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Shaping Crowdfunding 2.0

Shaping Crowdfunding 2.0

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Published by Crowdsourcing.org

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Published by: Crowdsourcing.org on May 11, 2012
Copyright:Attribution Non-commercial


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Click to PrintPosted by Catherine Clifford | May 11, 2012URL:http://www.entrepreneur.com/blog/223551
The U.S. Securities and Exchange Commission has the delicate task of writing guidelines for the next generation ofcrowdfunding, so that investors are protected and yet preserving its benefits to companies seeking toraise money. Crowdfundinghas been mostly restricted to artists and business owners accepting small donations in exchange forthings like tote bags and CDs. Butthe JOBS Act, signed last month, will let entrepreneurs sell pieces of their business(equity) to non-accredited investors via crowdfunding. The SEC is expected to release its guidelines early next year.The crowdfunding industry has its own recommendations for keeping investors safe without handicappingentrepreneurs. Here's awish-list from RocketHub, a crowdfunding platform which counts small-business owners as itsfastest-growing group of customers and plans to roll out an equity-based product in 2013 (contingent on the final SECregulations).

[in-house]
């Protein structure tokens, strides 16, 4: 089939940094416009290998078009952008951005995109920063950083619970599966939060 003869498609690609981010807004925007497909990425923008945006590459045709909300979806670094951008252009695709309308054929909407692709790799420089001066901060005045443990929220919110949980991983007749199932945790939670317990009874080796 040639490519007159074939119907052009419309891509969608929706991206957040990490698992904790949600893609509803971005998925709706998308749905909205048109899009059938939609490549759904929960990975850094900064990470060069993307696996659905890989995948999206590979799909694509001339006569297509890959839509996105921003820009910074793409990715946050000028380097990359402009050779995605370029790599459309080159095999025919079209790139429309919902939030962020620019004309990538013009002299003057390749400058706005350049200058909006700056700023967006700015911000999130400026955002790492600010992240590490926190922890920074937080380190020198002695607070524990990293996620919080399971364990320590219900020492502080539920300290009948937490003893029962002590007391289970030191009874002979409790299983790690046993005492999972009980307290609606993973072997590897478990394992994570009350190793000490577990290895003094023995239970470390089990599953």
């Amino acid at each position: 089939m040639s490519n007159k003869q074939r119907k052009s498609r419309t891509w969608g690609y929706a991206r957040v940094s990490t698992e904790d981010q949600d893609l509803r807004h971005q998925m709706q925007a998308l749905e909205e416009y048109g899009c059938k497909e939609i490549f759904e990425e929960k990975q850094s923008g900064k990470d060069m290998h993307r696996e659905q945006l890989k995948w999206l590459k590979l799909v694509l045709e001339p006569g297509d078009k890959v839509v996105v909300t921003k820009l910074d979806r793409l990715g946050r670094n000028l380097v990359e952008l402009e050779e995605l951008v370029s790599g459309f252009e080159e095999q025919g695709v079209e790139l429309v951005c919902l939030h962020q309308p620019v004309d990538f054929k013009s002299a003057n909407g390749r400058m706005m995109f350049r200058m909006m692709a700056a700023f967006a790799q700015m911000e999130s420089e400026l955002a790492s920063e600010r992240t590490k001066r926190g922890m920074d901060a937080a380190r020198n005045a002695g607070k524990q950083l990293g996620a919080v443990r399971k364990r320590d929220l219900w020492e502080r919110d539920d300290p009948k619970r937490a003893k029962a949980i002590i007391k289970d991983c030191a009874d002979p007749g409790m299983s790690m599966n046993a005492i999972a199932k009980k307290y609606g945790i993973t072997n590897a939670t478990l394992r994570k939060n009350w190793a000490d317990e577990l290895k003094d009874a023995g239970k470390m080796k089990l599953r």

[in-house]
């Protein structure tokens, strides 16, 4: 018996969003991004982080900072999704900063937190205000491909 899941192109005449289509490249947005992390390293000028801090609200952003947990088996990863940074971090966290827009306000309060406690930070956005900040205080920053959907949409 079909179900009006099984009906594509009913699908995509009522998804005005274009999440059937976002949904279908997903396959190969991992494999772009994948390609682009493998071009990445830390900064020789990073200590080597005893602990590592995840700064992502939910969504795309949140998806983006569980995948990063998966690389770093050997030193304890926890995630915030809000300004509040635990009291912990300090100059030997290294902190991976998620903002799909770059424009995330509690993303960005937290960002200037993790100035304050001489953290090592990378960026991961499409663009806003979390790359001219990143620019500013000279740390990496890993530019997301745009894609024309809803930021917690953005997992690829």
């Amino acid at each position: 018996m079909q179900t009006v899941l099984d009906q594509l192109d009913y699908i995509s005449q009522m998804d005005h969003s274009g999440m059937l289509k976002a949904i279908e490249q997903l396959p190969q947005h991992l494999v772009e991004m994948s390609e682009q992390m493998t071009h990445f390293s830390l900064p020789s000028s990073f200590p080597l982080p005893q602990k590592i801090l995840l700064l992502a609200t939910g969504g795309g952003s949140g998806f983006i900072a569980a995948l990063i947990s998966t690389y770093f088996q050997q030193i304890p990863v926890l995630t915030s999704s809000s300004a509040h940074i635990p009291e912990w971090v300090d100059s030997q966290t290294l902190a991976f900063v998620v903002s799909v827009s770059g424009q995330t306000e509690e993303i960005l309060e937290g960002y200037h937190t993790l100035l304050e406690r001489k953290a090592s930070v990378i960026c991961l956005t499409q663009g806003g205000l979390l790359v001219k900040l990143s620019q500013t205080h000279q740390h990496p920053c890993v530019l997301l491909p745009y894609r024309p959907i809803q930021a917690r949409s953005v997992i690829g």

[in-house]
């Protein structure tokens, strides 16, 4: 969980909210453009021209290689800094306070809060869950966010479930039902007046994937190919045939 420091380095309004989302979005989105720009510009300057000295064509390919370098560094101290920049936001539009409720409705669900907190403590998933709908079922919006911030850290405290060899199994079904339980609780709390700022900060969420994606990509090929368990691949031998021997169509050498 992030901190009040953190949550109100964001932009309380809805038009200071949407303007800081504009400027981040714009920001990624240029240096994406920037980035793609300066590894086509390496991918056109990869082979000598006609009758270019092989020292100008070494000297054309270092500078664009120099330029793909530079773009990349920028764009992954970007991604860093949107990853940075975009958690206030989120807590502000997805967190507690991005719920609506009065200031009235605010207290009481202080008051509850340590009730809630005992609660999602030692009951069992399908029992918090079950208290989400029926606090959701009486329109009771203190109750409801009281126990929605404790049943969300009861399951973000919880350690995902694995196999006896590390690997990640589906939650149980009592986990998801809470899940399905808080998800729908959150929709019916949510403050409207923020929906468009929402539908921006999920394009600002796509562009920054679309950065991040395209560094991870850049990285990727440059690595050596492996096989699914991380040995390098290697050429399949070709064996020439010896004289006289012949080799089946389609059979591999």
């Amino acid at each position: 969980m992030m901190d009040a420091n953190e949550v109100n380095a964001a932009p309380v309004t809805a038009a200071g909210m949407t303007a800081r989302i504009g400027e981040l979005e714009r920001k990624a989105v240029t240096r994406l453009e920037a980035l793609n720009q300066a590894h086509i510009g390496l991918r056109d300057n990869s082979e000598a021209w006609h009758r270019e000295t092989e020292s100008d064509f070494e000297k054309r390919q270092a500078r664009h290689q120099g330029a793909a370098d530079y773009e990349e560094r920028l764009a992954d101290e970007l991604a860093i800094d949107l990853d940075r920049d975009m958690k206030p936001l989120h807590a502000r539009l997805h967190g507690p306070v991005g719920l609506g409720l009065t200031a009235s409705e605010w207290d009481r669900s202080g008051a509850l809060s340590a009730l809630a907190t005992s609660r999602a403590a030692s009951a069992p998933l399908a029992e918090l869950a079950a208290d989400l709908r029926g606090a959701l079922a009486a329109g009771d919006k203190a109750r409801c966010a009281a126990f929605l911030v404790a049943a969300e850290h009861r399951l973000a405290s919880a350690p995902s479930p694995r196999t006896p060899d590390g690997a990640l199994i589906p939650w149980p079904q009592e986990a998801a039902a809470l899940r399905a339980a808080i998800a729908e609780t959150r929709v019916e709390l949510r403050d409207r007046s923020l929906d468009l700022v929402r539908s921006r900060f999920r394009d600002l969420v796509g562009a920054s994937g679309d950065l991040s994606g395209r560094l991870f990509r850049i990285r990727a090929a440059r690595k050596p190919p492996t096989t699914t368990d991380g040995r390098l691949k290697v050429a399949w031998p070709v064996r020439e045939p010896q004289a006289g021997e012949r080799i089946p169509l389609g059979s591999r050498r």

Related:Bank Lending to Small Business Slips, Crowdfunding on the Rise1. Look at more than just credit scores when vetting business owners.
A primary criticism of selling equity viacrowdfunding is that it could open the door to scammers. Therefore, business owners would need to undergobackground checks. But one concern is that ultra-rigorous requirements could stifle the industry. For example, don'trequire a business owner to have a super-high credit score to be eligible. A student fresh out of college likely hasn’thad much time to build up a credit score, but he or she might have the makings of a star-studded entrepreneur. “Lookat this fundraising as what it is: the ability for folks who are underserved by the traditional funding arms to usecrowdfunding as their funding solution,” says Meece.
2. No plastic.
An investor should not be able to buy a share of a company with a credit card. They allow an eagerinvestor to inadvertently get in over his or her head.
Related:Crowdfunding's Wild West Awaits a Stampede
Shaping Crowdfunding 2.0Blog | Daily Dose | Entrepreneur.comhttp://www.entrepreneur.com/blog/printthis/2235511 of 25/12/2012 7:32 AM

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